2011    Juneja Art Gallery, Jaipur.
2010    Juneja Art Gallery, Jaipur.
2009    Jehangir Art Gallery, Mumbai.
2008    Gallery Artchill, Amber Palace, Jaipur.
2007    ‘Monsoon Dreams’ Juneja Art Gallery, Jaipur.
2002    Triveni Gallery, Triveni Kala Sangam, New Delhi. 
2001    Taj Art Gallery, Taj Mahal Hotel, Mumbai 
1999    Birla Academy of Art and Culture, Calcutta.
1999    Ravishankar Raval Kala Bhavan, Ahmedabad. 
1998    Rabindra Bhawan, Lalit Kala Academy, New Delhi.

2018      MarwarRatna by Mehrangarh Fort Trust-Jodhpur for work in Folklore studies 
2000      Annual All India Award, AIFACS, New Delhi. 
2000      State Award, Rajasthan Lalit Kala Academy, Jaipur.
1999      South Central Zone Cultural Centre, Nagpur.
1999      Himachal State Museum, Shimla.
1998      Students Exhibition, Rajasthan Lalit Kala Academy, Jaipur.
1998      AVANTIKA, New Delhi.
1998      Awarded at Rajasthan Kala Mela by Central Lalit Kala Academy, organized by Rajasthan Lalit Kala Academy, Jaipur.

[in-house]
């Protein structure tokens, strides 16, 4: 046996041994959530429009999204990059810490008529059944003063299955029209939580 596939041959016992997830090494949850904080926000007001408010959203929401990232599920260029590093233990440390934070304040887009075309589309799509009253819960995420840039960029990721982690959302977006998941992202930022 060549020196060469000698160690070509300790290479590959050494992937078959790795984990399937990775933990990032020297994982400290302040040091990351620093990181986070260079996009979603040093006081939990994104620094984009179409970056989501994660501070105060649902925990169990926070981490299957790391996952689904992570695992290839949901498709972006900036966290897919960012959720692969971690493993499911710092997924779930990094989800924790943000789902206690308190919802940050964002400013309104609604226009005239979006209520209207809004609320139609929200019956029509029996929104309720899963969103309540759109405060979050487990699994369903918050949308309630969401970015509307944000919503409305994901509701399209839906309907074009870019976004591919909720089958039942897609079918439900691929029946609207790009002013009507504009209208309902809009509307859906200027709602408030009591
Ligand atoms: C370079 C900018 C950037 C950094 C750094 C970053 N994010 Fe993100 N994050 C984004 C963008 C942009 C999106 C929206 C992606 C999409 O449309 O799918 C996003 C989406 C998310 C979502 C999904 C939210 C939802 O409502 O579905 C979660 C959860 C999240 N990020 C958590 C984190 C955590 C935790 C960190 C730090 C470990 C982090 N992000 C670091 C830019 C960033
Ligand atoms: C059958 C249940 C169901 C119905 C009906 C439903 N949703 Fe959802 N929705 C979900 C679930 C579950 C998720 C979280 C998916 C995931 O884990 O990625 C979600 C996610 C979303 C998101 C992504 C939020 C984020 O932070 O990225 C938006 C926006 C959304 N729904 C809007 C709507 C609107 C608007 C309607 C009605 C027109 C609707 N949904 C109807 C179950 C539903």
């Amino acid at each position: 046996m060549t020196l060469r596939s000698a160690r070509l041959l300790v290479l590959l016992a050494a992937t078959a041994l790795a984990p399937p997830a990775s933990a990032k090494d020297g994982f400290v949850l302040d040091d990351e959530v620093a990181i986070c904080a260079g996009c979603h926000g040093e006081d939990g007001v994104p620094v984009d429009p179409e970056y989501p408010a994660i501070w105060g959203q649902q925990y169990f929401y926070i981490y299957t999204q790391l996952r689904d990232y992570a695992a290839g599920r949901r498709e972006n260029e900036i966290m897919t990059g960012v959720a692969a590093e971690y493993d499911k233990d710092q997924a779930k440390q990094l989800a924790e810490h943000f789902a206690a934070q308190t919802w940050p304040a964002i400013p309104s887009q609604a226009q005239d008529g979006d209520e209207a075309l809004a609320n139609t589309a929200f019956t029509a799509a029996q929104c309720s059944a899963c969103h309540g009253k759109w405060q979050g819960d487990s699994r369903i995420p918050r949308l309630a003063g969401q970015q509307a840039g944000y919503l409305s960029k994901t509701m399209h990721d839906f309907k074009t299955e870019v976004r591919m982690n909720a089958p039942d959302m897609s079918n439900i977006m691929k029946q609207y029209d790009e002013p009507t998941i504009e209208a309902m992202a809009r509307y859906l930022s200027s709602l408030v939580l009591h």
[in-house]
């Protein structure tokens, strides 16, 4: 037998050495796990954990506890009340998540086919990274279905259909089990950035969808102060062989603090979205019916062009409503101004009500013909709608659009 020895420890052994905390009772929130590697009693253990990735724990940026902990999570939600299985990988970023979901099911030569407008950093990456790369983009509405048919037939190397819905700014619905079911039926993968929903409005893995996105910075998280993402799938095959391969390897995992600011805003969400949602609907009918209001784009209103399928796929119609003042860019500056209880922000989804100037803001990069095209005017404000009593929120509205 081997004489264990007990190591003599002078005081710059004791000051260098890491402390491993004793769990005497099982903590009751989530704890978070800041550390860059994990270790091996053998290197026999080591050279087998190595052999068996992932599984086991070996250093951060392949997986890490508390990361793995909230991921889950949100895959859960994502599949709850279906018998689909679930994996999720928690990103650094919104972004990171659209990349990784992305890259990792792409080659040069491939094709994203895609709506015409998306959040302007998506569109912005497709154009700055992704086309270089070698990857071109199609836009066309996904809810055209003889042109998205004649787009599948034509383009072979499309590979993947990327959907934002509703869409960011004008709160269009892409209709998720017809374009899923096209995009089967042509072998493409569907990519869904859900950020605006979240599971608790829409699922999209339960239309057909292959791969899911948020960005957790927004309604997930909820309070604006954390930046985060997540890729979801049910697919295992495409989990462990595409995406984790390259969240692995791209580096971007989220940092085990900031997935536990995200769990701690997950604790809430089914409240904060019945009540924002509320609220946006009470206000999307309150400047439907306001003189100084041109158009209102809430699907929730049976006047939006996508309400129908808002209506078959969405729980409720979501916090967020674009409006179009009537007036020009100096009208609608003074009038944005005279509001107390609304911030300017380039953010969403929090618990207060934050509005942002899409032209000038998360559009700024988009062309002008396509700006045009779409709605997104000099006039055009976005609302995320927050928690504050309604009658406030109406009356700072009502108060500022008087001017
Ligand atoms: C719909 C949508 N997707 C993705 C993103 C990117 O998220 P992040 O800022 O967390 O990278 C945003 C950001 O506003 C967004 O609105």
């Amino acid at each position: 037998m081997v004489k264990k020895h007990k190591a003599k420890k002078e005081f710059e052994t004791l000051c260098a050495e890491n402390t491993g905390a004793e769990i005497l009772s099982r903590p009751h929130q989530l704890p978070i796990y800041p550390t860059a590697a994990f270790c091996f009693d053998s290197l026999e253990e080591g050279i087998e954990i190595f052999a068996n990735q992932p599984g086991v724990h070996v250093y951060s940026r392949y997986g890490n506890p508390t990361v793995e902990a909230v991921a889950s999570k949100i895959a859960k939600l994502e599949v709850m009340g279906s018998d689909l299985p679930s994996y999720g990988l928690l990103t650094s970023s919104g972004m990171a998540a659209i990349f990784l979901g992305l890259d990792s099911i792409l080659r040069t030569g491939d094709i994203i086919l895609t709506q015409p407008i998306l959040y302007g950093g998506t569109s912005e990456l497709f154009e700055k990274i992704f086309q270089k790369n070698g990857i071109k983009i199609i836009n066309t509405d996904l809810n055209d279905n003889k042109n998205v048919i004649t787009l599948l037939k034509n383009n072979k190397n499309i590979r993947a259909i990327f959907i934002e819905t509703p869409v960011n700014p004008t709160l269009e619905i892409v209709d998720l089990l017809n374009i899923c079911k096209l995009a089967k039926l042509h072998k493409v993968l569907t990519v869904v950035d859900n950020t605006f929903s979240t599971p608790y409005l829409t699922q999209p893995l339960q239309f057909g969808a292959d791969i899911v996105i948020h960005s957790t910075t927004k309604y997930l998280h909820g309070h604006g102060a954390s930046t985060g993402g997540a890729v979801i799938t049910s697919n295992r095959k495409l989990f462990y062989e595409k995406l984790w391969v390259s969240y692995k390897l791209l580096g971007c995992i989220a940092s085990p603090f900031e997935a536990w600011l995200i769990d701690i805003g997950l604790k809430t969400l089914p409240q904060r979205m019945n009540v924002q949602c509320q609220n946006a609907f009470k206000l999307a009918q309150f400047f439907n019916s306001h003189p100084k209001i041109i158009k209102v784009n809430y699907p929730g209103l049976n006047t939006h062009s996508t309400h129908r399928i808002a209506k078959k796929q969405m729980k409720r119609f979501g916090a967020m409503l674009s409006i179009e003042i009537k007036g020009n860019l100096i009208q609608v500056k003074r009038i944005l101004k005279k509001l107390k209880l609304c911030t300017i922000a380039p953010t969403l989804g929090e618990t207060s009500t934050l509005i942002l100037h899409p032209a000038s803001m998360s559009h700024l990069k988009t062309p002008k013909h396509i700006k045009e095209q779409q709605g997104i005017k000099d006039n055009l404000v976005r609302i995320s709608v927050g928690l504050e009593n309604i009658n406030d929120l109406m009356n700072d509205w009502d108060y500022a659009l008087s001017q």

2017-19        Senior Research Fellowship, CCRT, Department of Culture, Govt. of India.
2011-14        Research Fellowship from Firebird Foundation for Anthropological Research, USA.
2010        Research Grant from CRASSH, University of Cambridge, UK.


2003    Contemporary Art of Rajasthan organized by Rajasthan Lalit Kala Academy, Jawahar Kala Kendra and North Zone Cultural Centre at Patiala & Chandigarh.
2001    Contemporary Art of Rajasthan organized by Rajasthan Lalit Kala Academy at Lucknow, Goa & Kota.
2000,01        Indian Academy of Fine Arts, Amritsar.
2000    West Bengal State Academy, Calcutta.
2000    The Bombay Art Society, Mumbai.
2000    Millenium Exhibition, Birla Academy of Art and Culture, Calcutta.
1999    Annual Art Exhibition, Rajasthan Lalit Kala Academy, Jaipur.
1998, 99    Kala Mela organized by Rajasthan Lalit Kala Academy, Jaipur. 
1998    All India Exhibition (Drawing), AIFACS, New Delhi. 
1998    All India Exhibition of Drawing, Rajasthan Lalit Kala Academy, Jaipur.
1997    All India Art Biennial of Rajasthan, Rajasthan Lalit Kala Academy, Jaipur.

Camps & Workshops   

2012            Artists Camp at Bharatpur, organized by Rajasthan Lalit Kala Academy, Jaipur.